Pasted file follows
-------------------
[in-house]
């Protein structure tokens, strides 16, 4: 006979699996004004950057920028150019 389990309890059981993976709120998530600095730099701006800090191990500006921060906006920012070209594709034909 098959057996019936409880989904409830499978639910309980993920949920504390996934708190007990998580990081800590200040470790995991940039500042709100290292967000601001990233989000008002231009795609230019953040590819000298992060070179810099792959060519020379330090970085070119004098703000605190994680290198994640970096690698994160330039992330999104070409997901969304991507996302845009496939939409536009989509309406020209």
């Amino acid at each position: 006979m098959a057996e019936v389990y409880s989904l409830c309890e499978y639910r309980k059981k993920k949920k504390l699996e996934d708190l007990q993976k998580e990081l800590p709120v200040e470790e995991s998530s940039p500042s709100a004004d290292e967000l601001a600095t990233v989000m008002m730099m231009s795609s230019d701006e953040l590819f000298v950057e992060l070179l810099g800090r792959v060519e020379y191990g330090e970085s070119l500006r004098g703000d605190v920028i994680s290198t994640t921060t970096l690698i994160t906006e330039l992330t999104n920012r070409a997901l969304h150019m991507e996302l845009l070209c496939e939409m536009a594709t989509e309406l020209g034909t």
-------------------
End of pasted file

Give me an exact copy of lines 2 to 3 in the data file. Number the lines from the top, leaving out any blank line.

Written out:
């Protein structure tokens, strides 16, 4: 006979699996004004950057920028150019 389990309890059981993976709120998530600095730099701006800090191990500006921060906006920012070209594709034909 098959057996019936409880989904409830499978639910309980993920949920504390996934708190007990998580990081800590200040470790995991940039500042709100290292967000601001990233989000008002231009795609230019953040590819000298992060070179810099792959060519020379330090970085070119004098703000605190994680290198994640970096690698994160330039992330999104070409997901969304991507996302845009496939939409536009989509309406020209």
């Amino acid at each position: 006979m098959a057996e019936v389990y409880s989904l409830c309890e499978y639910r309980k059981k993920k949920k504390l699996e996934d708190l007990q993976k998580e990081l800590p709120v200040e470790e995991s998530s940039p500042s709100a004004d290292e967000l601001a600095t990233v989000m008002m730099m231009s795609s230019d701006e953040l590819f000298v950057e992060l070179l810099g800090r792959v060519e020379y191990g330090e970085s070119l500006r004098g703000d605190v920028i994680s290198t994640t921060t970096l690698i994160t906006e330039l992330t999104n920012r070409a997901l969304h150019m991507e996302l845009l070209c496939e939409m536009a594709t989509e309406l020209g034909t």